Behavior patterns can either be useful or of no use. I have read about these patterns in books or observed and witnessed them in my colleagues’ attitudes, who are successful executives. This is what I would like to convey in this article. I hope what you are about to read may change your life.
Typical Characteristics of Winners
Winners always have a positive manner in their speech.
They are quite aware of the significance of and the truth in Gandhi’s words below:
Watch your thoughts, for they become words.
Watch your words, for they become actions.
Watch your actions, for they become habits.
Watch your habits, for they become character.
Watch your character, for it becomes your destiny.
Winners are visionaries; they set their goals high and make action plans and strategies in advance to achieve these goals.
They take actions in a timely fashion; they never postpone anything.
They do not victimize themselves: They never pull themselves down, feel sorry for themselves or blame others. They are not stuck in the past. They learn from their mistakes and never judge themselves harshly and hurt their sense of self. And, they always keep going.
Although they are assumed to be lucky, they do not miss but utilize opportunities. They are willing to take risks, and they are hard workers.
Most successful people exercise regularly and take it seriously. For example, there are many business professionals who say they wake up at 5 a.m. and jog in ice cold weather. Not only does such exercise instill discipline but also strengthens self-control and empowers as well.
Usually they get up early. They do not sleep much. They use time efficiently. Hence, they are timely.
Regardless of their position, they are all life-long learners.
They cannot be manipulated easily by others.
They value people and their relationships with them. Still, they never waste time on negative people who may depress them or cast them down.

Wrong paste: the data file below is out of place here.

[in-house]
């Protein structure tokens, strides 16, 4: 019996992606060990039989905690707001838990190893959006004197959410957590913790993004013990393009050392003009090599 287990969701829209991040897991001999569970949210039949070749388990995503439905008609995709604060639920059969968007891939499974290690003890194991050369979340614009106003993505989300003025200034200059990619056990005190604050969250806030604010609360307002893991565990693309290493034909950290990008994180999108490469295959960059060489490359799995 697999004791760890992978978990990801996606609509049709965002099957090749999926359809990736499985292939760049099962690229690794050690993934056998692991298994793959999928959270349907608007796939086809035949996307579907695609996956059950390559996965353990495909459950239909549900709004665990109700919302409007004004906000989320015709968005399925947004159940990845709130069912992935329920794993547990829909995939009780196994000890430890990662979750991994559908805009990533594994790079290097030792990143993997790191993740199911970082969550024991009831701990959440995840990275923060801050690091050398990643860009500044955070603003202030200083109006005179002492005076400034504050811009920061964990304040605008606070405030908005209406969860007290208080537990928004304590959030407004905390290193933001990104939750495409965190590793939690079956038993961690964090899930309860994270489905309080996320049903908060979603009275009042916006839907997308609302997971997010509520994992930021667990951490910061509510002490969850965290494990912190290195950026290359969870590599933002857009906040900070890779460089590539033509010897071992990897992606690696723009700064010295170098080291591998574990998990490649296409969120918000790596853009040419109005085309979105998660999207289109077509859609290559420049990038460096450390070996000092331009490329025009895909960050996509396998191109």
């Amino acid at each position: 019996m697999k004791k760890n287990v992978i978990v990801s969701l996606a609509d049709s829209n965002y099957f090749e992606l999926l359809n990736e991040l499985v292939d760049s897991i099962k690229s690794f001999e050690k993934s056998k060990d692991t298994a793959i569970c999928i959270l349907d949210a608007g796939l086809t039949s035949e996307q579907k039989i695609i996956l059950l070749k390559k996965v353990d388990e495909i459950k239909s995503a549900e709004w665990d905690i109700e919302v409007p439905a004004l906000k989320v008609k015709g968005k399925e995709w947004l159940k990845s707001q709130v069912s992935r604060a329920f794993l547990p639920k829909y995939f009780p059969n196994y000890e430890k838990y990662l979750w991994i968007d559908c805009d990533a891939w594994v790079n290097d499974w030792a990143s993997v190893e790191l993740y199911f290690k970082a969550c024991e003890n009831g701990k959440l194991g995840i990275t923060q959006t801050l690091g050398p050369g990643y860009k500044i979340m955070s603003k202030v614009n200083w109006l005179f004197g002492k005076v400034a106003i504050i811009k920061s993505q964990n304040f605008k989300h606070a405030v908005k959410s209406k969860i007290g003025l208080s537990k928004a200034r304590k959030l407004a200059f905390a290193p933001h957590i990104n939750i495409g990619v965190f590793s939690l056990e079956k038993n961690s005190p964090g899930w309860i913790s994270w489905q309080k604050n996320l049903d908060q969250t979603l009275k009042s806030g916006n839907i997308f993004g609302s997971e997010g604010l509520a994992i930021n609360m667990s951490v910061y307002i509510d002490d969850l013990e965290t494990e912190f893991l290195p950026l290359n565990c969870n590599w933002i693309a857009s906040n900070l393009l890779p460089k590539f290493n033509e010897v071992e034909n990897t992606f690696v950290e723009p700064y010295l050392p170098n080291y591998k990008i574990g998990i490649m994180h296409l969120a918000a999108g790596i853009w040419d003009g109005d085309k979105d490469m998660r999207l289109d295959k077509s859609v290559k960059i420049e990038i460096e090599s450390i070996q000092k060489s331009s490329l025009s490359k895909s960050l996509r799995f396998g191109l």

They don’t talk out of turn.
They are focused and to the point. They steer their energy toward meeting goals.
Einstein says, “You can never solve a problem on the level on which it was created.” They manage to think differently—on a different level. They seize opportunities, not the problem itself.
He who establishes the right team wins, rather than he who does everything himself.
They are ambitious.
They do not give up easily.
They are fighters.
Their sense of social responsibility improves. They would like to add value to society. The more you give, the more you get.
Most important of all, they are not afraid. Even if they are, they are quite successful at keeping their fear under control.
They claim full responsibility for their own destiny.
To Win and to Lose
Unfortunately, everything coexists with its opposite. That is, if there are winners there will also be losers. No matter how we define winning—on either a concrete or spiritual level—it is not possible for somebody to win all the time. Still, we can learn from our mistakes and our losses: It is our mistakes that gear us up for success. We usually notice successful businesspersons, players or artists when they are at their best. So, we think they are lucky and we are not. We assume life is playing hardball with us, but not with them. We never think that these people might be working day and night while we are sound asleep. Indeed, we know nothing about the price they had to pay. Somehow we ignore their past: We do not know what they have been through before they got there or how many times they have been defeated or how they handled situations.
Mandela was imprisoned for 27 years for his fight against racism. For us, 27 years is just a numeric expression, something abstract. Seldom do we think of his condition or remember that he was still standing when he was let out.
Atatürk [founder of modern Turkey] was arrested at the age of 24 and at age 25 exiled. When he was 30, he was unemployed. At 38, the Minister of Defense discharged him. At the age of 39, he was sentenced to death. What do you think: Was he more of a winner or loser in all these years?
It is important to take life as it is with bad times and the good:
- Never give up on life.
- Seize opportunities.
- Know when to step back or take it easy.
- Learn that everything may come and go.
- Whatever you do, don’t lose focus!
We shall go beyond the win-lose dilemma. It is important to keep in mind that both victory and defeat are for all people. To develop such an understanding, one must make compromises. In my opinion, the real winners should live through such phases; then, these people may realize everything is momentary, fragile and changeable.
Power should be managed with modesty, dignity and tolerance. Otherwise, we would be a slave to money, title and power. A real winner is the one who is free.
“The key to success in any field has nothing to do with talent. It’s simply practice, 10,000 hours of it.” –Malcolm Gladwell